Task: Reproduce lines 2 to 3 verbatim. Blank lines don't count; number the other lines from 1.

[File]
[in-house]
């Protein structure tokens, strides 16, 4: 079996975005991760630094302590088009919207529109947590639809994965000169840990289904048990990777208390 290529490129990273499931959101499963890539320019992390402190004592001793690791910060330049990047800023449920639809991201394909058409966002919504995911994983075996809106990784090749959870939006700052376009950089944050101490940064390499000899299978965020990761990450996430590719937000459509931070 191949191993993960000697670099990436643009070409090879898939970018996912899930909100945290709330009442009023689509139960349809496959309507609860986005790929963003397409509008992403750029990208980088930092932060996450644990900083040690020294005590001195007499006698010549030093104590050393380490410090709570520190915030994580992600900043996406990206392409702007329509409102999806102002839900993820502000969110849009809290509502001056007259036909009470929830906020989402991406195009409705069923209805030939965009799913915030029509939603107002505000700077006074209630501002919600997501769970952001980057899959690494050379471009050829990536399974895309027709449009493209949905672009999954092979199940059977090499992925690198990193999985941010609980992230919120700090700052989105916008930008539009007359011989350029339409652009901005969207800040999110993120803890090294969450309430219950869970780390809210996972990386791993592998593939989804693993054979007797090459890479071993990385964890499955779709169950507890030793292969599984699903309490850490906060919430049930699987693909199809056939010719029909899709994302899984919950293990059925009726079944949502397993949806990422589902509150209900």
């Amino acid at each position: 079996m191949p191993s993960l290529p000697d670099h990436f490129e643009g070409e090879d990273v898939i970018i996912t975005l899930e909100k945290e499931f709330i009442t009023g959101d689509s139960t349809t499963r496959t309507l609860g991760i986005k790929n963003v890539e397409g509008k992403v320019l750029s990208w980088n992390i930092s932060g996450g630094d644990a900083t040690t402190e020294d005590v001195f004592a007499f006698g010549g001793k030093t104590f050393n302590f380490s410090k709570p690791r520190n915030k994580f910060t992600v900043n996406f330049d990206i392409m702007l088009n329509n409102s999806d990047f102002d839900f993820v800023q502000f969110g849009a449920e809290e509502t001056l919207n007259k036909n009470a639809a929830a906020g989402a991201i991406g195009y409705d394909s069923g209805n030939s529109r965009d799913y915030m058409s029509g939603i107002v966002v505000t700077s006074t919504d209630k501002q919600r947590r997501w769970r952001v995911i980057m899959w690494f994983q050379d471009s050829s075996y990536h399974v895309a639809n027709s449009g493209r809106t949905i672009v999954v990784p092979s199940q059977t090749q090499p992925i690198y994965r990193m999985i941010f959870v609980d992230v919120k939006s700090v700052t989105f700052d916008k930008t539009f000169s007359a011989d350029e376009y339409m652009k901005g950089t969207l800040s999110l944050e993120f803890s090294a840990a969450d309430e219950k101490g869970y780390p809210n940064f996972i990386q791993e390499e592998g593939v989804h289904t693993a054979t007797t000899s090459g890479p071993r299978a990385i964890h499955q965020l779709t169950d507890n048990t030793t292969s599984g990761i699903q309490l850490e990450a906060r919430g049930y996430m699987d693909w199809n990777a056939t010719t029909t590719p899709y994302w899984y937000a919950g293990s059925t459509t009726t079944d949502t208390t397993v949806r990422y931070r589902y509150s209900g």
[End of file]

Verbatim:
């Protein structure tokens, strides 16, 4: 079996975005991760630094302590088009919207529109947590639809994965000169840990289904048990990777208390 290529490129990273499931959101499963890539320019992390402190004592001793690791910060330049990047800023449920639809991201394909058409966002919504995911994983075996809106990784090749959870939006700052376009950089944050101490940064390499000899299978965020990761990450996430590719937000459509931070 191949191993993960000697670099990436643009070409090879898939970018996912899930909100945290709330009442009023689509139960349809496959309507609860986005790929963003397409509008992403750029990208980088930092932060996450644990900083040690020294005590001195007499006698010549030093104590050393380490410090709570520190915030994580992600900043996406990206392409702007329509409102999806102002839900993820502000969110849009809290509502001056007259036909009470929830906020989402991406195009409705069923209805030939965009799913915030029509939603107002505000700077006074209630501002919600997501769970952001980057899959690494050379471009050829990536399974895309027709449009493209949905672009999954092979199940059977090499992925690198990193999985941010609980992230919120700090700052989105916008930008539009007359011989350029339409652009901005969207800040999110993120803890090294969450309430219950869970780390809210996972990386791993592998593939989804693993054979007797090459890479071993990385964890499955779709169950507890030793292969599984699903309490850490906060919430049930699987693909199809056939010719029909899709994302899984919950293990059925009726079944949502397993949806990422589902509150209900």
């Amino acid at each position: 079996m191949p191993s993960l290529p000697d670099h990436f490129e643009g070409e090879d990273v898939i970018i996912t975005l899930e909100k945290e499931f709330i009442t009023g959101d689509s139960t349809t499963r496959t309507l609860g991760i986005k790929n963003v890539e397409g509008k992403v320019l750029s990208w980088n992390i930092s932060g996450g630094d644990a900083t040690t402190e020294d005590v001195f004592a007499f006698g010549g001793k030093t104590f050393n302590f380490s410090k709570p690791r520190n915030k994580f910060t992600v900043n996406f330049d990206i392409m702007l088009n329509n409102s999806d990047f102002d839900f993820v800023q502000f969110g849009a449920e809290e509502t001056l919207n007259k036909n009470a639809a929830a906020g989402a991201i991406g195009y409705d394909s069923g209805n030939s529109r965009d799913y915030m058409s029509g939603i107002v966002v505000t700077s006074t919504d209630k501002q919600r947590r997501w769970r952001v995911i980057m899959w690494f994983q050379d471009s050829s075996y990536h399974v895309a639809n027709s449009g493209r809106t949905i672009v999954v990784p092979s199940q059977t090749q090499p992925i690198y994965r990193m999985i941010f959870v609980d992230v919120k939006s700090v700052t989105f700052d916008k930008t539009f000169s007359a011989d350029e376009y339409m652009k901005g950089t969207l800040s999110l944050e993120f803890s090294a840990a969450d309430e219950k101490g869970y780390p809210n940064f996972i990386q791993e390499e592998g593939v989804h289904t693993a054979t007797t000899s090459g890479p071993r299978a990385i964890h499955q965020l779709t169950d507890n048990t030793t292969s599984g990761i699903q309490l850490e990450a906060r919430g049930y996430m699987d693909w199809n990777a056939t010719t029909t590719p899709y994302w899984y937000a919950g293990s059925t459509t009726t079944d949502t208390t397993v949806r990422y931070r589902y509150s209900g």